John Risley says N.L.’s budget cuts will be painful—but unavoidable

Posted on March 26, 2021 | Atlantic Business Magazine | 0 Comments

As I write this, the outcome of the Newfoundland and Labrador provincial election is not known. Regardless of whether Dr. Furey is re-elected or Ches Crosbie proves the polls wrong and ascends the throne of premier, neither will have an agenda which can be anything other than painful to implement. I have said before in this column that the Province is in dire financial straits. Covid hasn’t helped (massive understatement). It’s nice that the federal government has deferred the first payment due on Muskrat—but that’s just a deferral of an obligation, not relief from it.

The government’s revenue line is in trouble thanks to declining oil-based royalties; that is not going to self-correct nor can it be remedied through higher taxes. Not just because the provincial population is already taxed to the max, but also because the Province has to maintain a competitive tax jurisdiction compared to the other provinces—there’s no more room on that scale. So, what are the options?

The economy needs to grow so as to drive government revenues. Two things need to change in order for that to happen. First, the population needs to increase. Immigration needs to be aggressively pursued and immigrants need to feel welcome to an extent that they will encourage others from their community to emigrate. This model has been tested, tried and proven elsewhere in the country; it works. Second, the small business/start-up community needs to be supported.

This is not about creating more Verafins (although that would be a fantastic result). Rather, it is about encouraging aspiring entrepreneurs to start a business. The province also needs to be able to attract such folks from other places to come to Newfoundland and Labrador for that purpose.

But these are longer term solutions to the revenue problem—they can’t fix today’s deficits. That’s going to have to come from spending cuts. Cuts so severe they will be painful. Unfortunately, those cuts have to start with health care, simply because that spending envelope is the most significant. We cannot expect to have every single service available everywhere around the province so that people won’t have to travel to St. John’s to receive specialized treatments. The government is already making ridiculous election-driven promises on increased spending in this area. This has to stop. Now.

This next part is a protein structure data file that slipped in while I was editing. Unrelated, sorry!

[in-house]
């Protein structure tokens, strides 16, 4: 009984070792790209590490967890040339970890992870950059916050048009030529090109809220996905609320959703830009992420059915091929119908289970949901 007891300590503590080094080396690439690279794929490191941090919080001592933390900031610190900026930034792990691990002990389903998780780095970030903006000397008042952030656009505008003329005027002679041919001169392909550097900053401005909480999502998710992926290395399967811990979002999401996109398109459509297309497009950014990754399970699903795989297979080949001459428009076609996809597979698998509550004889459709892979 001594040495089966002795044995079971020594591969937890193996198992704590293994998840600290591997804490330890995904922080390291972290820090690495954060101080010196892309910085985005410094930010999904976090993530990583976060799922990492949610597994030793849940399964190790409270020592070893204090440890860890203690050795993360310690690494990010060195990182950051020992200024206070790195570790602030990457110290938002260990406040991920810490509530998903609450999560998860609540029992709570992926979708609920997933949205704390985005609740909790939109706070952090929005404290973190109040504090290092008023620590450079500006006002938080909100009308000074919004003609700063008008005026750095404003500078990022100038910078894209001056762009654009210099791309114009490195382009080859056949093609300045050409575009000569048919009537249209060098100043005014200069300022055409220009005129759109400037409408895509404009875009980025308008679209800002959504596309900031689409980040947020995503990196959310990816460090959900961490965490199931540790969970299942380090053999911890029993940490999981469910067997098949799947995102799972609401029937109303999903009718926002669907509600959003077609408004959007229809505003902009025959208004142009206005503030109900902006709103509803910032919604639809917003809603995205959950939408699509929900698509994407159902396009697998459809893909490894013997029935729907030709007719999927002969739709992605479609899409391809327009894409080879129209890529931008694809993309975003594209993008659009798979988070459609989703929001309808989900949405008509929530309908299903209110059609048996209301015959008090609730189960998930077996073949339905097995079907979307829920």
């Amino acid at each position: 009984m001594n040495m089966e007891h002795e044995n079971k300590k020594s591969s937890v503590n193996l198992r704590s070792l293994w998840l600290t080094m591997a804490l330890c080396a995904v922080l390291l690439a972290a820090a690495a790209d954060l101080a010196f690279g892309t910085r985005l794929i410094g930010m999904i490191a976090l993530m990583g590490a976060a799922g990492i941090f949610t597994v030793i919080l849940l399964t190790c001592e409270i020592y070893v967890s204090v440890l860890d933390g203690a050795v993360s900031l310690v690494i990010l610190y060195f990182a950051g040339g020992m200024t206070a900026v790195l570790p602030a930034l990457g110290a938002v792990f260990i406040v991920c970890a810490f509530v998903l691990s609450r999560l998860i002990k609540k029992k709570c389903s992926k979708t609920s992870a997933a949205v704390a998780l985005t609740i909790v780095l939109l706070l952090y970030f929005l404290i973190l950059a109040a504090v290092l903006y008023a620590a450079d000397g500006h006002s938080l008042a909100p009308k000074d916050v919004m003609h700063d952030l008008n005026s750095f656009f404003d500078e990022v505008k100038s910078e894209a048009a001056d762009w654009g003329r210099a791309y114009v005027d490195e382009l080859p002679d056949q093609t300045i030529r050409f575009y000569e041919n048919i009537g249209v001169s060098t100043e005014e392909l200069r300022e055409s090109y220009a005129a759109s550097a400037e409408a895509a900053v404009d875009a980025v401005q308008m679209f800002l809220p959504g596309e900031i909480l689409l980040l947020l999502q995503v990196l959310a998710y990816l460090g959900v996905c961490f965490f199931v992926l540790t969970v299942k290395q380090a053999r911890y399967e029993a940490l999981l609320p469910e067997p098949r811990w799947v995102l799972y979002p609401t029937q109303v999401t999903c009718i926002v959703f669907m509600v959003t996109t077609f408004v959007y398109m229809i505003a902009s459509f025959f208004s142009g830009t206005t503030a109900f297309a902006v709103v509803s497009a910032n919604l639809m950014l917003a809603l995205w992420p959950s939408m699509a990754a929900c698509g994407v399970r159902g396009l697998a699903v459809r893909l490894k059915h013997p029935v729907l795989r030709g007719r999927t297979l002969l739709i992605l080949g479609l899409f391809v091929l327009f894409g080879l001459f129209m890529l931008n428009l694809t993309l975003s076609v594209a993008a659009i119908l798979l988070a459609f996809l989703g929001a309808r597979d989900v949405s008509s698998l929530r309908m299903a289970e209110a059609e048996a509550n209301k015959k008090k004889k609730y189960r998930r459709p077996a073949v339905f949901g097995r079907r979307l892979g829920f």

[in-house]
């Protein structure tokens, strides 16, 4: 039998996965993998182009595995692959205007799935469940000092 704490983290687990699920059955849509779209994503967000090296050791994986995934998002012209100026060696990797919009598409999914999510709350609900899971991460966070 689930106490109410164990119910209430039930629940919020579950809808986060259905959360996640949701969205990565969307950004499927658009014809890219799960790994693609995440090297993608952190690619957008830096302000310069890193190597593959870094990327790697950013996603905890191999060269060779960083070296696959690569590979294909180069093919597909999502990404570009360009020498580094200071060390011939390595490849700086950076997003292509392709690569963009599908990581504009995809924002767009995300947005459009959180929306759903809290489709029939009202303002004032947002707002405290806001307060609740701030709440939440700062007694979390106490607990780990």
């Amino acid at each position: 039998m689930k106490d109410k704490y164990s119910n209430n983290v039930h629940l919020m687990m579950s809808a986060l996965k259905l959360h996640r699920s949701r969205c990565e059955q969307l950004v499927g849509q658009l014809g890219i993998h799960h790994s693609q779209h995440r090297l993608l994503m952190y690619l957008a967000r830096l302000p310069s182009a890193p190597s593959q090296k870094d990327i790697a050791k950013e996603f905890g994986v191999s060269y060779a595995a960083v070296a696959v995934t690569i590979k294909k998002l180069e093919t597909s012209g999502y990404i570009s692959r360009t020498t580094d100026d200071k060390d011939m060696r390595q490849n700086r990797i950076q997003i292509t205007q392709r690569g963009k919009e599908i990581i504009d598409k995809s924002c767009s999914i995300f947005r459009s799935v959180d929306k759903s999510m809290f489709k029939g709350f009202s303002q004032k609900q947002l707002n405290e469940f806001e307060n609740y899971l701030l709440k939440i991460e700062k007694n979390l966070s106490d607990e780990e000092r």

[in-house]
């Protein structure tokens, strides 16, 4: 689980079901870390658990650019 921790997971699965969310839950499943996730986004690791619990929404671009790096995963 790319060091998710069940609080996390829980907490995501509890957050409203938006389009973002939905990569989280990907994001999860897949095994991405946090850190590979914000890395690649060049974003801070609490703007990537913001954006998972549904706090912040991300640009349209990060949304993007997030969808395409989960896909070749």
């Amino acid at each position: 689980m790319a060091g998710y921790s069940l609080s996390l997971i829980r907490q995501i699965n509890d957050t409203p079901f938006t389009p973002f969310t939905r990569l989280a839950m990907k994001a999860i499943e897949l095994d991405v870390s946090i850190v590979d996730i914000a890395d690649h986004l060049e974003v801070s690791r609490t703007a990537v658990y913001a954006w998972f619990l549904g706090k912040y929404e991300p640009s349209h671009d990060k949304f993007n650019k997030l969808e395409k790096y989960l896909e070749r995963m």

Though drastic cost cutting is unavoidable, it’s also unreasonable to think a billion dollars can be immediately deleted from health and education services. But while it may be too much, too soon, that’s the order of magnitude made necessary by the size of the problem. So, what can be done?

I suggest that a measurable goal be established and made completely transparent. It needs to identify exactly where those cuts will be made and then commit to a time frame. Say, for example, five years. The debate about where and how those cuts will be made should be a comprehensive public discourse. Make sure the whole population is fully aware of the problem and ensure they “own” the solution. The process needs to really engage the populace: buy full-page ads and broadcast time, talk about it on social media—make the discussion so ubiquitous that it can’t be avoided. And in the process, ensure people understand it’s not about whether extensive spending cuts will happen (that will be a given). The debate is about where those cuts will be made.

How do we get from here to there, with as gentle a reduction of services as possible? Set up a transition fund by borrowing against the incremental proceeds available when the benefits of a revised Churchill Falls agreement begin to flow. This is an area where the federal government could help, in the same way they helped in securing the debt required to finance Muskrat Falls.

And, before I forget, make sure the door is wide open to exploration and production plans for the province’s offshore energy sector. Those who would like to shut down this industry need to understand a barrel of oil produced offshore Newfoundland is much better for the environment than a barrel of oil from Venezuela and many other jurisdictions. The world will wean itself off hydrocarbons, but in the meantime why does it make sense to hand the oil market to foreign interests where environmental regulations are much less restrictive than they are here?

No politician wants to cut. People will boo, not cheer. But that’s what leadership is… making the tough decisions to do what’s necessary. Listen and be empathetic—but get on with it. •

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